In another incident, the Prophet (Peace be upon him) did not approve the kidnapping of four idolaters at the hands of Salamah Ibn Al-Akwa` who thought that the idolaters breached the peace treaty. The Prophet said: “Let them go. They will initiate injustice and act immorally.” (Sahih Muslim)

The International Union of Muslim Scholars (IUMS) declared its position vis-à-vis kidnapping and taking hostages in their communiqué which was published in Sept. 2004. In what follows, I summarize this communiqué; the full text is available in Arabic on

  1. Kidnapping is an assault on the other, be it a Muslim or non-Muslim. It is an unjust act that God forbids and prohibits:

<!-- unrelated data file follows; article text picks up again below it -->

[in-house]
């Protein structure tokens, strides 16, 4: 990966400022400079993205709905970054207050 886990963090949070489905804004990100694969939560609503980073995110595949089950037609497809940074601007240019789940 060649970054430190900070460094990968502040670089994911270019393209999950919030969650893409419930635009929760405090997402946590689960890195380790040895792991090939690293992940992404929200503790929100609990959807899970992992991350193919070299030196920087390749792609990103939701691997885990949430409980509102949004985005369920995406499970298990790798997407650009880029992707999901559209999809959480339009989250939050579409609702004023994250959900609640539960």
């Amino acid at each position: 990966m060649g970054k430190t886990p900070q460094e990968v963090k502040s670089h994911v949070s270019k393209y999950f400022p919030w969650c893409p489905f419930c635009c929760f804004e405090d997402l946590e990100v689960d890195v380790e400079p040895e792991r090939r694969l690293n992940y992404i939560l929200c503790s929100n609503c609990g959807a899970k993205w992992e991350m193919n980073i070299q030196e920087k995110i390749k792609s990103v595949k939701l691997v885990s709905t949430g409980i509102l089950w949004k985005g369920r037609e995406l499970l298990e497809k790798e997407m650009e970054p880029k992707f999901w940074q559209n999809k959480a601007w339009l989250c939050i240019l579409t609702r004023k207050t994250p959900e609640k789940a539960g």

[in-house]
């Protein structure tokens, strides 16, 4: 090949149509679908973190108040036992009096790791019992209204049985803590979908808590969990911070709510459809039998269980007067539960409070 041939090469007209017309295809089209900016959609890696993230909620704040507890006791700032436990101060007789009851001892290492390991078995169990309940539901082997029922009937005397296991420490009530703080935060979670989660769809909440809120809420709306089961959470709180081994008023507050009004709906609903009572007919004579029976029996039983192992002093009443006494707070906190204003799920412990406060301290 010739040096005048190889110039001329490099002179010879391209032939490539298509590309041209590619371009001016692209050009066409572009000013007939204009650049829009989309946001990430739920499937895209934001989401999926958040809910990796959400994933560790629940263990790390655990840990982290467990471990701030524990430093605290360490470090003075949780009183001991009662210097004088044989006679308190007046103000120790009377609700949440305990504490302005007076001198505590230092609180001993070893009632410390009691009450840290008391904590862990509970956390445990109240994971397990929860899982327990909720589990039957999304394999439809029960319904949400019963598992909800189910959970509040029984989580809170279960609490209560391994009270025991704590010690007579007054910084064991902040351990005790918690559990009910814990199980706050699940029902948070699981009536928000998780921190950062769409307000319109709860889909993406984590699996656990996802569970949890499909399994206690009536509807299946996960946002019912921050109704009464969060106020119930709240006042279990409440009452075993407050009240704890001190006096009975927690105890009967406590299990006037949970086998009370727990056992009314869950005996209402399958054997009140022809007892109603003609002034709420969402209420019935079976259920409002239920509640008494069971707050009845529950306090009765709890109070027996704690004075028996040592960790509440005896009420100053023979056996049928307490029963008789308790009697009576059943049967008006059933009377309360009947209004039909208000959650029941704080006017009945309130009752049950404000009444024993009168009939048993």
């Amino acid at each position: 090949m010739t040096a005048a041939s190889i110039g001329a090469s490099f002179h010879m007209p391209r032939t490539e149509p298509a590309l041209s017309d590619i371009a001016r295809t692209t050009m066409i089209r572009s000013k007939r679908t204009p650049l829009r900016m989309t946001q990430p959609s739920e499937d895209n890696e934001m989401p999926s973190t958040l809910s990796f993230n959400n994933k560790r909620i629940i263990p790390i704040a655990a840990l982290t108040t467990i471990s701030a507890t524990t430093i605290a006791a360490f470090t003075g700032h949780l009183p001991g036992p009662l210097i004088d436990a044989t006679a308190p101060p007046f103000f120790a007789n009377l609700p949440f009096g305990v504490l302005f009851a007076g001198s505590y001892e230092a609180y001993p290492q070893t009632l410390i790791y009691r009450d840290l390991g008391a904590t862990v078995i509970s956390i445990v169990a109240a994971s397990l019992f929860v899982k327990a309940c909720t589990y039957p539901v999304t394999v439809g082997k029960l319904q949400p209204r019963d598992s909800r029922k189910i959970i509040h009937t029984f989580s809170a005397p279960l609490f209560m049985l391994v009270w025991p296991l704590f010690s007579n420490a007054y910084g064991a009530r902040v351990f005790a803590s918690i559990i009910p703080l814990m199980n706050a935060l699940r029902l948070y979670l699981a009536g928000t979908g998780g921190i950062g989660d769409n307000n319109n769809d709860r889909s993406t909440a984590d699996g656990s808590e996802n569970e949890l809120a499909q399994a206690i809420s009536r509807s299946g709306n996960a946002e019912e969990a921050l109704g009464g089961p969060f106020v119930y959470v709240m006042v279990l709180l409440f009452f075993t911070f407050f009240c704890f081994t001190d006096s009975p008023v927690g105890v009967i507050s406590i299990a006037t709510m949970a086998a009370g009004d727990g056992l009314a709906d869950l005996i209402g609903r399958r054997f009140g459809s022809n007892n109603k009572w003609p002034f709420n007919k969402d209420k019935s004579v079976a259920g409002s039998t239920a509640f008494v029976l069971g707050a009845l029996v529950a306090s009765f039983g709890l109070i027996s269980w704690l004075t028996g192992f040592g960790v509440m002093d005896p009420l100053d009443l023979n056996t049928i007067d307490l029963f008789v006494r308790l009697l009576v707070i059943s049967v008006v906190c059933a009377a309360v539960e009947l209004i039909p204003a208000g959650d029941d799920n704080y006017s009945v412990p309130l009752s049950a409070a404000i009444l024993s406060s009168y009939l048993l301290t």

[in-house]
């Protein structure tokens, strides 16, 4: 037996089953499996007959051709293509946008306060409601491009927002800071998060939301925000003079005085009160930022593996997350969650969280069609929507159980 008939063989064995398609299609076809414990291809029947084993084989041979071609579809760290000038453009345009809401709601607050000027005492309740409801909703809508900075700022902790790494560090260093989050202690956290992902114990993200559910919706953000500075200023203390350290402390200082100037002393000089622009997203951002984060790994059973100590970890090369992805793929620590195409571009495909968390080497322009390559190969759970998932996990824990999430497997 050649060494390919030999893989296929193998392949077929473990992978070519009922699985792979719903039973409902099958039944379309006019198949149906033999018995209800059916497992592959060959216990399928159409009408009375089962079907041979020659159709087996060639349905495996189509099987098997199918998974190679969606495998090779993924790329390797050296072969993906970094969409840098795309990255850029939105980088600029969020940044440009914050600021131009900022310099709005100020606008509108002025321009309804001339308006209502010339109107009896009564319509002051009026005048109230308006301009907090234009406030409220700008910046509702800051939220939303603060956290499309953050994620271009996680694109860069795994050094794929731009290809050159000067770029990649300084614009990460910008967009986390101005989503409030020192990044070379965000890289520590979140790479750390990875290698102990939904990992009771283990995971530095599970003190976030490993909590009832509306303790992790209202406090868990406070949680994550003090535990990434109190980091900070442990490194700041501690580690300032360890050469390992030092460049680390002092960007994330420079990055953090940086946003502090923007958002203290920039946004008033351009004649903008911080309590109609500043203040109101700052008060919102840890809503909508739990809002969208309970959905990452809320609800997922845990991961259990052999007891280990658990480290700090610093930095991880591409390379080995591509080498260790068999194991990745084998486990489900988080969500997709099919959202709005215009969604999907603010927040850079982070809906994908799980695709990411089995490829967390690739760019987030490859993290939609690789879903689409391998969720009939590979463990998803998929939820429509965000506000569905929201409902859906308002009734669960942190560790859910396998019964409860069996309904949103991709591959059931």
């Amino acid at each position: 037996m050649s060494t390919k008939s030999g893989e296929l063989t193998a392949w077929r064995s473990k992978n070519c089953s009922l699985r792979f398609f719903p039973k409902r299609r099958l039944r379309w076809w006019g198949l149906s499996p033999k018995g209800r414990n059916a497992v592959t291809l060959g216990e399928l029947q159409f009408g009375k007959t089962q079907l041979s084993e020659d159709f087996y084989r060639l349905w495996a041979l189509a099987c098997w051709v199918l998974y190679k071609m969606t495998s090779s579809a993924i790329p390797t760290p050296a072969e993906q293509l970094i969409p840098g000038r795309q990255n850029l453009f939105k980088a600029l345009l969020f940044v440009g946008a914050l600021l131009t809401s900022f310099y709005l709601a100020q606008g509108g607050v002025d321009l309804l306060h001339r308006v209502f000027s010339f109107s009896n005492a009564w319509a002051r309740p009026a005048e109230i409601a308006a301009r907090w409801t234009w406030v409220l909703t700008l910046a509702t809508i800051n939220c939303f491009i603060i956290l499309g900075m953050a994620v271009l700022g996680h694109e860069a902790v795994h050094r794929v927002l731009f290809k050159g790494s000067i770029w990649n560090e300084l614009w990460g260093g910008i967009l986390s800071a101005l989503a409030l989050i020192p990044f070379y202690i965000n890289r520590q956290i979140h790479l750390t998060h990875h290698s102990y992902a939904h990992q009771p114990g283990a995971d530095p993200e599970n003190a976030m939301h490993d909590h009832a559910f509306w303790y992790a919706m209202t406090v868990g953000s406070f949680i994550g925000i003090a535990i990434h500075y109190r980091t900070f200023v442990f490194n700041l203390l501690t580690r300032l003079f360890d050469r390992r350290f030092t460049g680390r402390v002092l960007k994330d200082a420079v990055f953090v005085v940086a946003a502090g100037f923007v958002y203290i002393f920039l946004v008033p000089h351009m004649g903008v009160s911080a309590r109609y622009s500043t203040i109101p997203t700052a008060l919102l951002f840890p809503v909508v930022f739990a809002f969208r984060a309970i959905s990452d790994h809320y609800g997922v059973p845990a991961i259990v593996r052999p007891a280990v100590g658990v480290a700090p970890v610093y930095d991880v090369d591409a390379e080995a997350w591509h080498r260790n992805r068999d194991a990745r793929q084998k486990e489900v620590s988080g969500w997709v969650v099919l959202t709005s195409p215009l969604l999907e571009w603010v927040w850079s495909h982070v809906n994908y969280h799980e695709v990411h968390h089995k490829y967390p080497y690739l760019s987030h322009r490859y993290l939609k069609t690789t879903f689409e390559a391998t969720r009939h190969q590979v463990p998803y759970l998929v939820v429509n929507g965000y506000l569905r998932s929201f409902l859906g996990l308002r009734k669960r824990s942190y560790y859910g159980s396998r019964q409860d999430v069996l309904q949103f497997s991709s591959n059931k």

“Allah commands justice, the doing of good and giving to kith and kin, and He forbids all shameful deeds, and injustice and rebellion: He instructs you, that ye may receive admonition.” Qur’an, 16:90
    It is well known that enjoining the doing of justice and the doing of good to others is not restricted to Muslims. Therefore, the prohibition of injustice covers all humanity. God stressed that the mere differences in religion, even if in the context of a conflict, does not justify the assaulting the other:
    “…Let not the hatred of some people in (once) shutting you out of the Sacred Mosque lead you to transgression (and hostility on your part)…” Qur’an, 5:2